Is it okay to forgive someone who hurt you?
The act that hurt or offended you might always be with you, but forgiveness can lessen its grip on you and help free you from the control of the person who harmed you. Forgiveness can even lead to feelings of understanding, empathy and compassion for the one who hurt you.
It begins your healing process. It removes the anger and malice from your heart. You're no longer giving someone else authority over your mind and heart. You'll will have a peace of mind.
If forgiving someone guarantees that they're back in your life, and if that puts those around you (like your children or family) at risk. If that person pressures you to partake in negative behaviors, for example, drinking if you're sober. If that person doesn't respect your boundaries.
Forgiveness is an important skill, and it can be positive. It may improve both your mental and physical health and lead to resolution and personal growth in some cases. And even though you've forgiven someone, it doesn't mean you have to forget their offense.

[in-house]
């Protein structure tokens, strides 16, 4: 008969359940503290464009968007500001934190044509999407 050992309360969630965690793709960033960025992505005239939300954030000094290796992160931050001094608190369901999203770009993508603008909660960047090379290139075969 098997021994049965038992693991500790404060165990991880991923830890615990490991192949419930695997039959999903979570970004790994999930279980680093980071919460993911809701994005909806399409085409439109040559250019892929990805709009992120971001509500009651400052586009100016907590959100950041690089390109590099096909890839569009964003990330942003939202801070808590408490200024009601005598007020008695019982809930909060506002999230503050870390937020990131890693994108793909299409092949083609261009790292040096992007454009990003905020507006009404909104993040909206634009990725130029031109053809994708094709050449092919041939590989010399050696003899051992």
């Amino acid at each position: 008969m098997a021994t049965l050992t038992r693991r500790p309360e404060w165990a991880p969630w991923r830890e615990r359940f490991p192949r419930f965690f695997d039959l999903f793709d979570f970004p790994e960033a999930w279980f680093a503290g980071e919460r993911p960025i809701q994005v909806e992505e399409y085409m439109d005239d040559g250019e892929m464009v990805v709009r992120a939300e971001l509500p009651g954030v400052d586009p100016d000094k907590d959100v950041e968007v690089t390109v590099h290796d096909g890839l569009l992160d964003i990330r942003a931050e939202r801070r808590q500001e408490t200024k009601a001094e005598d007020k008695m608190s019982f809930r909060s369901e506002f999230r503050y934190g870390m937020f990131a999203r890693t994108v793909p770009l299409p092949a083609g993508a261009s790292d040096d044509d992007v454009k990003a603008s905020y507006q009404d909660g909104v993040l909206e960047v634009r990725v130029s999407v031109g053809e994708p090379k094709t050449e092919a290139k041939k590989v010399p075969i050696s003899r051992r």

The three types of forgiveness are: exoneration, forbearance and release.
Matthew 6:14-15 (Right after the Lord's prayer, by the way), Jesus tells us: For if you forgive other people when they sin against you, your heavenly Father will also forgive you. But if you do not forgive others their sins, your Father will not forgive your sins.
Forgiveness makes forgetting easier, according to a study which lends weight to the adage that it is best to do both. Victims of a transgression are more likely to ignore the precise details of what happened if they have pardoned the mistake, psychologists found.
Forgiving is Not Forgetting
You can forgive someone for their offenses against you even if you can't forget. It seems flippant to tell someone to just forgive and let it go when emotional and/or physical trauma has been experienced by the hand of another person.
Forgiveness is necessary for both personal and relationship healing, but trust is not required for personal healing. For some, the choice NOT to trust is a healthier one. You can fully forgive someone and yet never trust them again, but you cannot fully trust someone if you have not forgiven them.